His Ethics of the Physician contains the first documented description of a peer review process, where the notes of a practising Islamic physician were reviewed by peers and the physician could face a lawsuit from a maltreated patient if the reviews were negative.
Al-Ruhawi was probably from Al-Ruha, modern-day Şanlıurfa in Turkey, close to the border with Syria, which is often simply known as Urfa. He was born a Christian, possibly in the Nestorian offshoot, and may have still been Christian when he composed his works, despite the very strong influence of Islam on them. However, based on an analysis of his writings, a modern historian has challenged this notion, claiming that only a Muslim could have produced such texts.
Al-Ruhawi's most celebrated work is Adab al-Tabib ("Practical Ethics of the Physician" or "Practical Medical Deontology"), the earliest surviving Arabic work on medical ethics. Al-Ruhawi regarded physicians as "guardians of souls and bodies". The work was based on Hippocrates and Galen and consisted of twenty chapters on various topics related to medical ethics.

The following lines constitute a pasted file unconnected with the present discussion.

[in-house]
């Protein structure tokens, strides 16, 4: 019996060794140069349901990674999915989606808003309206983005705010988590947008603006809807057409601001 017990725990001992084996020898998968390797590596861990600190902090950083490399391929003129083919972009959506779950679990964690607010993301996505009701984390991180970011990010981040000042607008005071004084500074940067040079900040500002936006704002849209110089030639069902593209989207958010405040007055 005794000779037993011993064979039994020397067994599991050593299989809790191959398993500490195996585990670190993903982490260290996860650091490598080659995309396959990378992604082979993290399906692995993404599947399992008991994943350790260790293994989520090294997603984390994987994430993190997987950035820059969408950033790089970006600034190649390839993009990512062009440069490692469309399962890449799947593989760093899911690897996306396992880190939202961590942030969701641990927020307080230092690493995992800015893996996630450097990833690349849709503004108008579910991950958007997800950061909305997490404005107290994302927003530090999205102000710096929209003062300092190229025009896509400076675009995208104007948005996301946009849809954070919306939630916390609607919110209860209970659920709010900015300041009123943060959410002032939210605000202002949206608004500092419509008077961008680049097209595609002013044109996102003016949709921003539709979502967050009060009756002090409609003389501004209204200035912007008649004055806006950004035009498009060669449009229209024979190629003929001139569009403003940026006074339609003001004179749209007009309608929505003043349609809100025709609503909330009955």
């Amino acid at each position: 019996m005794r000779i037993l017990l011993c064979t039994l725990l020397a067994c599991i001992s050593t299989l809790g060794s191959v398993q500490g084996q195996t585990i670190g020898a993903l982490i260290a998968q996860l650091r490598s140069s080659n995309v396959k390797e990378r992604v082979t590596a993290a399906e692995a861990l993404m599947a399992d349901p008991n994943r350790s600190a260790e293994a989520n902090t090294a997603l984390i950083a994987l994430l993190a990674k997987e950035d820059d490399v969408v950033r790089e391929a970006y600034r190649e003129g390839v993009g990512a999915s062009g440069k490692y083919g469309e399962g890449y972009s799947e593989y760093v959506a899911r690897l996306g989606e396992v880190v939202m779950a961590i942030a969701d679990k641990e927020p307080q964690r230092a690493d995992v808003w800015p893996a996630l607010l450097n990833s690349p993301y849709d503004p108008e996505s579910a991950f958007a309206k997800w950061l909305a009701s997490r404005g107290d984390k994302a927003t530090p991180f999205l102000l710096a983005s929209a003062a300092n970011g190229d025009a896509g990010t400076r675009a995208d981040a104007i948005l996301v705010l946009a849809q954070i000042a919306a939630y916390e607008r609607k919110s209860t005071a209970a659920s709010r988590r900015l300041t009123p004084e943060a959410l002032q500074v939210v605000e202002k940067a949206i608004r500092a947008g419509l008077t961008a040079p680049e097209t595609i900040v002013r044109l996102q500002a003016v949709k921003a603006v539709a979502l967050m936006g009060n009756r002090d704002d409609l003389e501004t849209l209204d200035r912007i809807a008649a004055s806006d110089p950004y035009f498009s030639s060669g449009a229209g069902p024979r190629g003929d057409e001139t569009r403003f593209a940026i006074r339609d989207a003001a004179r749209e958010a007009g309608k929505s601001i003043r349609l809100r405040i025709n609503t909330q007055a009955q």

He also wrote the following books:
- A compilation of first four books of Alexandrian Canons
- Introduction to Dialectics for Beginners
- On Examination of Physicians
- Prioreschi, Plinio (2001). A History of Medicine: Byzantine and Islamic medicine (1st ed.). Omaha, NE: Horatius Press. p. 394.
Spier, Ray (August 2002), "The History of the Peer-Review Process", Trends in Biotechnology 20 (8): 357–358,
Al Kawi, M. Zuheir (1997), "History of Medical Records and Peer Review",
- Levey, Martin (1967). "Medical Ethics of Medieval Islam with Special Reference to Al-Ruhāwī's "Practical Ethics of the Physician"". Transactions of the American Philosophical Society. New Series (American Philosophical Society) 57 (3): 1–100.
- Al-Ghazal, Sharif (2004). Journal of the International Society for the History of Islamic Medicine 3: 12–13.
- Aksoy, Sahin (2004). "The Religious Tradition of Ishaq ibn Ali Al-Ruhawi : The Author of the First Medical Ethics Book in Islamic Medicine". Journal of the International Society for the History of Islamic Medicine 3 (5): 9–11.
- Adab al-TabibExcerpt from